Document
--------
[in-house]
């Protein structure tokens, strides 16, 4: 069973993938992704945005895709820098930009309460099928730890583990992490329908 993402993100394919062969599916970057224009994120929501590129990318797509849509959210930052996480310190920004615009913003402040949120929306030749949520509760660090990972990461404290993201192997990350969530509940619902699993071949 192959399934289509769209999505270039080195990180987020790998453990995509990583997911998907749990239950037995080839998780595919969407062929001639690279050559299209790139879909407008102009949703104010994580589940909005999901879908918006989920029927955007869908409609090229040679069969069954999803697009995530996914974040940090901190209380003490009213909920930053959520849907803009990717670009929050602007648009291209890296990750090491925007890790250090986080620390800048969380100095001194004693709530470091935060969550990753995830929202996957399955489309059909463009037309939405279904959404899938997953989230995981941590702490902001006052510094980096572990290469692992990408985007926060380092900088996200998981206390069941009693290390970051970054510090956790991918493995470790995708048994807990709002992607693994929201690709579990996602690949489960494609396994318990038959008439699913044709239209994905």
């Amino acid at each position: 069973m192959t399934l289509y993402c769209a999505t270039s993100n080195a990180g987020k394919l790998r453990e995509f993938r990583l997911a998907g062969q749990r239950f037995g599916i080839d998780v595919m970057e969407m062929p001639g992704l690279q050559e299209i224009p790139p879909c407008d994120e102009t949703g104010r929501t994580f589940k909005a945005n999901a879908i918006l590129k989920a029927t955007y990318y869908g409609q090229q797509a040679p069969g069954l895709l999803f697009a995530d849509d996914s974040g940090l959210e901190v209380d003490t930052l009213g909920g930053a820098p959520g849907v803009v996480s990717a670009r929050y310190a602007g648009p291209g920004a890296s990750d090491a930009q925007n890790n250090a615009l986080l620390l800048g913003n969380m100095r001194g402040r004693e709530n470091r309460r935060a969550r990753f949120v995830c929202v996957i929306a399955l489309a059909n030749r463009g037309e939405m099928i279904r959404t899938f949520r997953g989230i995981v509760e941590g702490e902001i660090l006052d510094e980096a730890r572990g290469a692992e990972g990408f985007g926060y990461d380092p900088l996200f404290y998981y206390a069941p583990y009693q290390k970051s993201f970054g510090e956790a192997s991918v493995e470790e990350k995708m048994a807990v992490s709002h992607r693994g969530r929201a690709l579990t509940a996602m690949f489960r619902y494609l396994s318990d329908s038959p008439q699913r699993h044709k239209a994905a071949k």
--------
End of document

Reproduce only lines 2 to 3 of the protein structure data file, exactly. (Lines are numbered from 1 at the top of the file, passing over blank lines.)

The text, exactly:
């Protein structure tokens, strides 16, 4: 069973993938992704945005895709820098930009309460099928730890583990992490329908 993402993100394919062969599916970057224009994120929501590129990318797509849509959210930052996480310190920004615009913003402040949120929306030749949520509760660090990972990461404290993201192997990350969530509940619902699993071949 192959399934289509769209999505270039080195990180987020790998453990995509990583997911998907749990239950037995080839998780595919969407062929001639690279050559299209790139879909407008102009949703104010994580589940909005999901879908918006989920029927955007869908409609090229040679069969069954999803697009995530996914974040940090901190209380003490009213909920930053959520849907803009990717670009929050602007648009291209890296990750090491925007890790250090986080620390800048969380100095001194004693709530470091935060969550990753995830929202996957399955489309059909463009037309939405279904959404899938997953989230995981941590702490902001006052510094980096572990290469692992990408985007926060380092900088996200998981206390069941009693290390970051970054510090956790991918493995470790995708048994807990709002992607693994929201690709579990996602690949489960494609396994318990038959008439699913044709239209994905």
């Amino acid at each position: 069973m192959t399934l289509y993402c769209a999505t270039s993100n080195a990180g987020k394919l790998r453990e995509f993938r990583l997911a998907g062969q749990r239950f037995g599916i080839d998780v595919m970057e969407m062929p001639g992704l690279q050559e299209i224009p790139p879909c407008d994120e102009t949703g104010r929501t994580f589940k909005a945005n999901a879908i918006l590129k989920a029927t955007y990318y869908g409609q090229q797509a040679p069969g069954l895709l999803f697009a995530d849509d996914s974040g940090l959210e901190v209380d003490t930052l009213g909920g930053a820098p959520g849907v803009v996480s990717a670009r929050y310190a602007g648009p291209g920004a890296s990750d090491a930009q925007n890790n250090a615009l986080l620390l800048g913003n969380m100095r001194g402040r004693e709530n470091r309460r935060a969550r990753f949120v995830c929202v996957i929306a399955l489309a059909n030749r463009g037309e939405m099928i279904r959404t899938f949520r997953g989230i995981v509760e941590g702490e902001i660090l006052d510094e980096a730890r572990g290469a692992e990972g990408f985007g926060y990461d380092p900088l996200f404290y998981y206390a069941p583990y009693q290390k970051s993201f970054g510090e956790a192997s991918v493995e470790e990350k995708m048994a807990v992490s709002h992607r693994g969530r929201a690709l579990t509940a996602m690949f489960r619902y494609l396994s318990d329908s038959p008439q699913r699993h044709k239209a994905a071949k």